"A portrait is a picture in which there is just a tiny little something not quite right about the mouth." -- John Singer Sargent

Sunday, November 27, 2016

Abraham Lincoln

Lincoln, Head of State

This 1908 statue of Abraham Lincoln by August Saint Gaudens sits in Grant Park in Chicago, Illinois.
"Abraham Lincoln: The Head of State (also called Seated Lincoln or Sitting Lincoln) is a 9-foot (2.7 m) tall bronze statue of Abraham Lincoln in Grant Park, in Chicago. Created by Augustus Saint-Gaudens and completed by his workshop in 1908, it was intended by the artist to evoke the loneliness and burden of command felt by Lincoln during his presidency.The sculpture depicts a contemplative Lincoln seated in a chair, and gazing down into the distance. The sculpture is set upon a pedestal and a 150-foot (46 m) wide exedra designed by architect Stanford White." -- Wikipedia

"The work was cast a year after the artist's death, exhibited at the Metropolitan Museum of Art and then remained in the Museum's storeroom for several years before it was shipped to San Francisco for the exposition in 1915. Finally it was shipped to Chicago where it was stored for another 11 years until its Grant Park setting was established. Gift of John Crerar to South Park Commission." -- SIRIS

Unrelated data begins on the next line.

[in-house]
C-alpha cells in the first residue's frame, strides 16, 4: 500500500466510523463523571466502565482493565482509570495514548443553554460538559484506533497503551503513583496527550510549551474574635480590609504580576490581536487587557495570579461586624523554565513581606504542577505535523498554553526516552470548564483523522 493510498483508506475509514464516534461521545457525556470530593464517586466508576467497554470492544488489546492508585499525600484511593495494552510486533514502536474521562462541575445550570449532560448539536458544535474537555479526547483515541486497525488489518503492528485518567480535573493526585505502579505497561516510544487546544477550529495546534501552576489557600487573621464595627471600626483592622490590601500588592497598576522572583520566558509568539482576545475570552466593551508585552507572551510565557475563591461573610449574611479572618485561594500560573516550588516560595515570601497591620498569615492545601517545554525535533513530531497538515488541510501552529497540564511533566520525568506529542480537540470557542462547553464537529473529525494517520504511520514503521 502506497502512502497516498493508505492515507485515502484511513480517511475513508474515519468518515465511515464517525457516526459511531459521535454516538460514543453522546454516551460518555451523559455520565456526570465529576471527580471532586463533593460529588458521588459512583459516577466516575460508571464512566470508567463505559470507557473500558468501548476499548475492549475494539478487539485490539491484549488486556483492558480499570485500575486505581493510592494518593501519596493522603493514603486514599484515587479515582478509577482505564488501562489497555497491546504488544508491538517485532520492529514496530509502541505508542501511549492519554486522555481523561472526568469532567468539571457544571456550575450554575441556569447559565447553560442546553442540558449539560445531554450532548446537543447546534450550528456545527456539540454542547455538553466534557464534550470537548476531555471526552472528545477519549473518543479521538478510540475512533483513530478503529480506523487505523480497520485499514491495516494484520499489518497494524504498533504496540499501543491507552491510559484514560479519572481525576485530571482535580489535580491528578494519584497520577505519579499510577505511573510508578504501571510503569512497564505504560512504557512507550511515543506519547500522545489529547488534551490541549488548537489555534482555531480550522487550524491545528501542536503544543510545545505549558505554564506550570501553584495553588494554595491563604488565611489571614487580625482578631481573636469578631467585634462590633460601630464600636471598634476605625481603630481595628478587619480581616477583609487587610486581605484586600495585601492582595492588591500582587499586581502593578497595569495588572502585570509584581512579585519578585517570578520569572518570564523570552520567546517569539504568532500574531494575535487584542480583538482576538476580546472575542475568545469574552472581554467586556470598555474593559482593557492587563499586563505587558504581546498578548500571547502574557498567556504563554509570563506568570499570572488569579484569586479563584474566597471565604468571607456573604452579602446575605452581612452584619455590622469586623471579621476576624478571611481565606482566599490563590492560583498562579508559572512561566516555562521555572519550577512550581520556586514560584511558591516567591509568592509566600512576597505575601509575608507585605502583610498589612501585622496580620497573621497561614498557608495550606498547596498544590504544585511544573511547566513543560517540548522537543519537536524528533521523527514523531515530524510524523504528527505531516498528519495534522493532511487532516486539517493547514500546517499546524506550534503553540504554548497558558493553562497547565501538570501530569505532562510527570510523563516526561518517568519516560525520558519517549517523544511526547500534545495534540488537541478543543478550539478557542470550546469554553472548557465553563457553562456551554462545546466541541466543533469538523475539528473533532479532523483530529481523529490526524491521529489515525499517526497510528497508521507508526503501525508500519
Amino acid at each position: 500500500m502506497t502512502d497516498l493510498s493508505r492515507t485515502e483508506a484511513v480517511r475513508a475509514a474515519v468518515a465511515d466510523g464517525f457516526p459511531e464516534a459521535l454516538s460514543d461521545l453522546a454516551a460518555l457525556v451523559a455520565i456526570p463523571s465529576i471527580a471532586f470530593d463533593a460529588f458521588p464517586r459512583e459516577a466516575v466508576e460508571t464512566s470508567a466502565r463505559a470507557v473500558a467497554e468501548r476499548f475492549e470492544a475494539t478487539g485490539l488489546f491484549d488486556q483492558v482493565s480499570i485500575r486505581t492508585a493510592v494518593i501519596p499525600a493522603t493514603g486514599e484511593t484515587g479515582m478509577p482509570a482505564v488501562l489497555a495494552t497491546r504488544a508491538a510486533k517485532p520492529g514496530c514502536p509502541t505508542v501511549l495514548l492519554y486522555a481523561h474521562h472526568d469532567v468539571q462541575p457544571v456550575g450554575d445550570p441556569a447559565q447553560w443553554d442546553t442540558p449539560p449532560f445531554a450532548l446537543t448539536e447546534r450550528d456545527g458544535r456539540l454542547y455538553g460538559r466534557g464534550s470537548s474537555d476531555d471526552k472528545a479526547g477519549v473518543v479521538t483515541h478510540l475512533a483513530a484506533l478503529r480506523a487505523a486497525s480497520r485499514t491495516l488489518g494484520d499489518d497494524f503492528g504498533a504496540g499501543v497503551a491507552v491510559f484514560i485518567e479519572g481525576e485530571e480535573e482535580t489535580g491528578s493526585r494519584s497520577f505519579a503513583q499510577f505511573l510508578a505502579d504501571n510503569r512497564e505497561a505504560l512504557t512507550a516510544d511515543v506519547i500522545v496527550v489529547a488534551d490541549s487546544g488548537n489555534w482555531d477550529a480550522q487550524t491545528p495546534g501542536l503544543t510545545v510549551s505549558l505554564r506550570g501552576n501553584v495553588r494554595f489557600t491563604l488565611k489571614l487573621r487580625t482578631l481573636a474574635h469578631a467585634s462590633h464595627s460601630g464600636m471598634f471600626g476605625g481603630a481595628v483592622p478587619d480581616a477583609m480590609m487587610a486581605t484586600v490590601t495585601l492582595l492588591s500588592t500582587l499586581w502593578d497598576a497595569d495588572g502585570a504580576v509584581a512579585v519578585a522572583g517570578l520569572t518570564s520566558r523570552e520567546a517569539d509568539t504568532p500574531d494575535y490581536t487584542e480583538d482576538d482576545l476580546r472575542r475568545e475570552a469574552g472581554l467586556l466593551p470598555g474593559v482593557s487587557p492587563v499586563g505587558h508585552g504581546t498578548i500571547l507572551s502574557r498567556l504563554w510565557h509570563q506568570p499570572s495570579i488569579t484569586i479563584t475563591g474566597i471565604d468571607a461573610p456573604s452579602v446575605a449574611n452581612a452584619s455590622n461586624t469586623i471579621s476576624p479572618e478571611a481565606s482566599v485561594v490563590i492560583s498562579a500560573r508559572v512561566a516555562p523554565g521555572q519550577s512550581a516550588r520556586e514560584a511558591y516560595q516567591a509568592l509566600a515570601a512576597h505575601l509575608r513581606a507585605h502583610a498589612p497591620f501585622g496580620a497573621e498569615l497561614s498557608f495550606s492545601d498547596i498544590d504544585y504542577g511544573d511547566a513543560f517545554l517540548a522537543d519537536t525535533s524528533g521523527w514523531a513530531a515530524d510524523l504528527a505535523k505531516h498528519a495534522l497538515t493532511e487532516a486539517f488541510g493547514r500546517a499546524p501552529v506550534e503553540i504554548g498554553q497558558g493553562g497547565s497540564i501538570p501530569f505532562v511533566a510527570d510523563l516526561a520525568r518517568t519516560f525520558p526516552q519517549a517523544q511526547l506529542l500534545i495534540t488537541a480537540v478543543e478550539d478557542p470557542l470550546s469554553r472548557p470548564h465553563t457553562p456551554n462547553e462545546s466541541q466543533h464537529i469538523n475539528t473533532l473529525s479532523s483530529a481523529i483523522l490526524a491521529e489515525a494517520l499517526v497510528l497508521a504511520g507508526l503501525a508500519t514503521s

Augustus Saint Gaudens MCMV

The statue was given to the City of Chicago by John Crerar. A. Montgomery Ward opposed the placement of this statue in Grant Park.

This 1909 2-¢ postage stamp was modeled on Saint Gaudens Sitting Lincoln.

"On January 2, 1909, Pres. Teddy Roosevelt wrote a letter to Gaudens' widow for permission to have a profile photograph made of {Gaudens model bust for Seated Lincoln} that could be used by the portrait engraver of the stamp to be issued on February 2, 1909 .... The photograph was made, and the engraving for Scott 367 was made from it. The angle Lincoln's head on Gaudens' working bust accounts for the somewhat introspective attitude of Lincoln's head on the 367-369 stamps." -- Steven J. Stratford, US 1909.com Saint-Gaudens Archived July 17, 2011, at the Wayback Machine.

The exedra around the statue was designed by Stanford White.

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